Late last year Her Majesty’s Ship released the ‘She Like’ single from superstar in the making S.R. Krebs, now they return with three fantastic remixes of the same track provided by Ewan Pearson, Hiem and Moscoman.
Sarah Rebecca Krebs AKA S.R Krebs is an American singer and musician from Mississippi who learnt to sing gospel music before she could even read. After several years as a struggling musician, she came to be known as a fixture of the San Francisco folk music scene. Accompanied by her guitar, and her inimitable je-ne-sais-quoi, she charmed audiences. She sang with Thao & The Get Down Stay Down, The Blank Tapes and other well-known bands, before moving to Paris in 2008.
First up on this remix package is Ewan Pearson, something of an electronic music super producer who has worked with or remixed everyone from Footprintz to Franz Ferdinand whilst DJing around the world and turning in compilations for the likes of Fabric and Kompakt. His version is a suitably subtle rework that layers the track with plenty of proggy disco energy and lets it roll and build in careful stages. It’s a perfect dancefloor chugger of the sort that will light up one of his DJ sets.
Next up, David Boswell aka Hiem has had plenty of chart success in the UK as The All Seeing I and is known for working alongside pop royalty like Jarvis Cocker, Phil Oakey, Rosin Murphy and Roots Manuva. As an underground producer he has released on Crosstown Rebels, Eskimo and Throne Of Blood and here drops plenty of withering synth lines, thick and rugged disco basslines and glistening melodies into his remix. It’s a shiny, summery thing with echoing guitar riffs buried deep down inside it and is the sort of thing that really makes you feel like you’re soaring on a wave.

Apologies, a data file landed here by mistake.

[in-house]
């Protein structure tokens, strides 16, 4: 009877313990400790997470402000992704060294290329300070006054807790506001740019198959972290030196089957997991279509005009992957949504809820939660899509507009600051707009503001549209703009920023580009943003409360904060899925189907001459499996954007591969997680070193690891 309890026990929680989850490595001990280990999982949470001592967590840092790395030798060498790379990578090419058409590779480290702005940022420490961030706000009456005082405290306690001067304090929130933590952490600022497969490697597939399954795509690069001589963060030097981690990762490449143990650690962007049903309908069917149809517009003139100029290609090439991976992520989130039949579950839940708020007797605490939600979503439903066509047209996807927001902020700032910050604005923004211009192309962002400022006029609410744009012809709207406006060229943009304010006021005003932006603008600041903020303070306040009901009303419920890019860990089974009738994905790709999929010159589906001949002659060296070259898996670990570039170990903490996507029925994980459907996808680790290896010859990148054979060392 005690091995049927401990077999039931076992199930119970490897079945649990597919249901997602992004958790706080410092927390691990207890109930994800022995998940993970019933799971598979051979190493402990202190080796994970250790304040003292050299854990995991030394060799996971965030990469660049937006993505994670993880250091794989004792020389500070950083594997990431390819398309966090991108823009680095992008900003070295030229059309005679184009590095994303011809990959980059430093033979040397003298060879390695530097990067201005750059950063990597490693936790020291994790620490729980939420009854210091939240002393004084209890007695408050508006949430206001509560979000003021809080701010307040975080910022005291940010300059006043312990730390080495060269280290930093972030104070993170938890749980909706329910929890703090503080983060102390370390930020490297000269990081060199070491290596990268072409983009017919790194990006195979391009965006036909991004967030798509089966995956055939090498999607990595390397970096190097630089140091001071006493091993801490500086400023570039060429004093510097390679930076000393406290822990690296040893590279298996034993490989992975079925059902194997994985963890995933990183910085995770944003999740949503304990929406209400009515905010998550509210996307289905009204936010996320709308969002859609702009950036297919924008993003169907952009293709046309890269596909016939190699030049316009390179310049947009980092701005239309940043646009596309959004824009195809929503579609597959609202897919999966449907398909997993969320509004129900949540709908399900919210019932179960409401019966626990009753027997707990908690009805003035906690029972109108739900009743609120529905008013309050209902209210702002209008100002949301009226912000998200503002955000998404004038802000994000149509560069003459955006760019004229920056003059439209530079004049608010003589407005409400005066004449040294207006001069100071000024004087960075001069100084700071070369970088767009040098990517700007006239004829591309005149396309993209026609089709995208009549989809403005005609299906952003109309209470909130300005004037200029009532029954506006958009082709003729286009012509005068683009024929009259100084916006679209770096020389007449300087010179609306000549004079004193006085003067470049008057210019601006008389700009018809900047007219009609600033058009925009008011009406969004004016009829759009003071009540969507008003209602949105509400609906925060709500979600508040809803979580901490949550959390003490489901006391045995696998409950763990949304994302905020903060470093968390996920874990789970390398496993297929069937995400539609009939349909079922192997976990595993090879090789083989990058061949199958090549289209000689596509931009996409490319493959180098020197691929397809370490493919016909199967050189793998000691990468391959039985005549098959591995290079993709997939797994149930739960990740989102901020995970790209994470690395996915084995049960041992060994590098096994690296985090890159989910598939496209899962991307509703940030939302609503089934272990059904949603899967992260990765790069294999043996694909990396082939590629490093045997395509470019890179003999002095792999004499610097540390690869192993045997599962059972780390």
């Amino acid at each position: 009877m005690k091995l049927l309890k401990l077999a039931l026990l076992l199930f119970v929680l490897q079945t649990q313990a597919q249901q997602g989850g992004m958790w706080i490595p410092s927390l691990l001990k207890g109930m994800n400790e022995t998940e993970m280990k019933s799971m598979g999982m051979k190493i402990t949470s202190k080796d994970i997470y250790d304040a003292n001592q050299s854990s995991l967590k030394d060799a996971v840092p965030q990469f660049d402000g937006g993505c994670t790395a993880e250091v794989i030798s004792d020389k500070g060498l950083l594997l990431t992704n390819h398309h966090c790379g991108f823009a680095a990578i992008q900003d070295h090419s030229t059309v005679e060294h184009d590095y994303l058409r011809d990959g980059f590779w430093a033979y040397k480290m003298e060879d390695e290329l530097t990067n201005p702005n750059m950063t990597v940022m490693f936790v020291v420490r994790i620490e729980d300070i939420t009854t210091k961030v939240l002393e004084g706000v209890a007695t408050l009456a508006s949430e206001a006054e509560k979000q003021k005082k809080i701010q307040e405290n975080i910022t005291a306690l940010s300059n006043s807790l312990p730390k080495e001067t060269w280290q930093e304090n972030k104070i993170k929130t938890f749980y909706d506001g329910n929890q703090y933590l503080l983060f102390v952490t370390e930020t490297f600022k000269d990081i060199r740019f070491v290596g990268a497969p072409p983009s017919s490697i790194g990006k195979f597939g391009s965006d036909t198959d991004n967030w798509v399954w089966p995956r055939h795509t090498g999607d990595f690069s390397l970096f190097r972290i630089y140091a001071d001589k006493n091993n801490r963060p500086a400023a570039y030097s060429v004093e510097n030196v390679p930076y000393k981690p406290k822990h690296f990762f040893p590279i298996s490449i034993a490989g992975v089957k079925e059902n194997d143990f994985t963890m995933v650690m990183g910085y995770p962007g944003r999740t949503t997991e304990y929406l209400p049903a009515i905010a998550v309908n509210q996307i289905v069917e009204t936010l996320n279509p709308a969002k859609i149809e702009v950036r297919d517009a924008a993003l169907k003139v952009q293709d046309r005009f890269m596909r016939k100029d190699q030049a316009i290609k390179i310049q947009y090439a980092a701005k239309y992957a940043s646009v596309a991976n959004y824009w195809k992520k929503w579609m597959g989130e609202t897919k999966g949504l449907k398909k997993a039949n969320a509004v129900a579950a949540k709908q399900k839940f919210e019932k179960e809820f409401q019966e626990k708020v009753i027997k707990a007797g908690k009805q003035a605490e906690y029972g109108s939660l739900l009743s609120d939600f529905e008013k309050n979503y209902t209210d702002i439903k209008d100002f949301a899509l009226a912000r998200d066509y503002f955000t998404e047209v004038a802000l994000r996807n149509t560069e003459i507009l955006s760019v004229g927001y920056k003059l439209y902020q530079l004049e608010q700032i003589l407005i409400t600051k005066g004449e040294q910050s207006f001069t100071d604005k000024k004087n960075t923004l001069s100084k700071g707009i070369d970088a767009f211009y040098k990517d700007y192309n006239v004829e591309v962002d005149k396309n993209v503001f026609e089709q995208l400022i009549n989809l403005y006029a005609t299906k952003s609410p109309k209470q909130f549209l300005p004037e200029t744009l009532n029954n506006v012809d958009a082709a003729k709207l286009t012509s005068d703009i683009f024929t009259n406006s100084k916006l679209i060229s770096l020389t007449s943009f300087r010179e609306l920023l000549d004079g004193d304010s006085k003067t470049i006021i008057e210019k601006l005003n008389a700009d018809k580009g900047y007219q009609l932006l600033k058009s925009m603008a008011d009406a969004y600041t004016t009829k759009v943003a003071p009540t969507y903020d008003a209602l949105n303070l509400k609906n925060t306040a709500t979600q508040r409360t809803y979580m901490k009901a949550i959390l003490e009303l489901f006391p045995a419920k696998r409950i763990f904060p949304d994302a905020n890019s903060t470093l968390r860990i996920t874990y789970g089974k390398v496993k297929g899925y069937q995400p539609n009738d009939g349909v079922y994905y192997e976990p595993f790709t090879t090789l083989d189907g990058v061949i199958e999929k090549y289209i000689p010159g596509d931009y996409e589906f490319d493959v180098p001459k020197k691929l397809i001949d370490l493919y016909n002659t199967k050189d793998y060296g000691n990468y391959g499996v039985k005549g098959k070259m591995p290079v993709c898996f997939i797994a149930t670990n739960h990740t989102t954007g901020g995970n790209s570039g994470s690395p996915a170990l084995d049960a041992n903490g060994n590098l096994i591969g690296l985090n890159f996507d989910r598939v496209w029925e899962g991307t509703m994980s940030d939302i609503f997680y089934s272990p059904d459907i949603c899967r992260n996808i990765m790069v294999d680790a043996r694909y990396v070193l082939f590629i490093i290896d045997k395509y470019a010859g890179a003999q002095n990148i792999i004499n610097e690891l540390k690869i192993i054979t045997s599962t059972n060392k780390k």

Moscoman has been playing with music since he was ten, and since then has DJed all over his native Tel Aviv, released his debut EP on the French boutique label I’m a Cliché plus has remixed for labels such as Record Makers and Her Majesty’s Ship. He re-visions the track as something a little darker and more menacing, with a taught bassline phrase and rattling synths making for a dystopian urban vibe. The original vocals sound more haunting as a result as shooting chords shimmer all around, but still do little to detract from S.R. Krebs’ talents.
Each of these remixes reimagines the already standout original as something completely different, breathing new life into it in the process.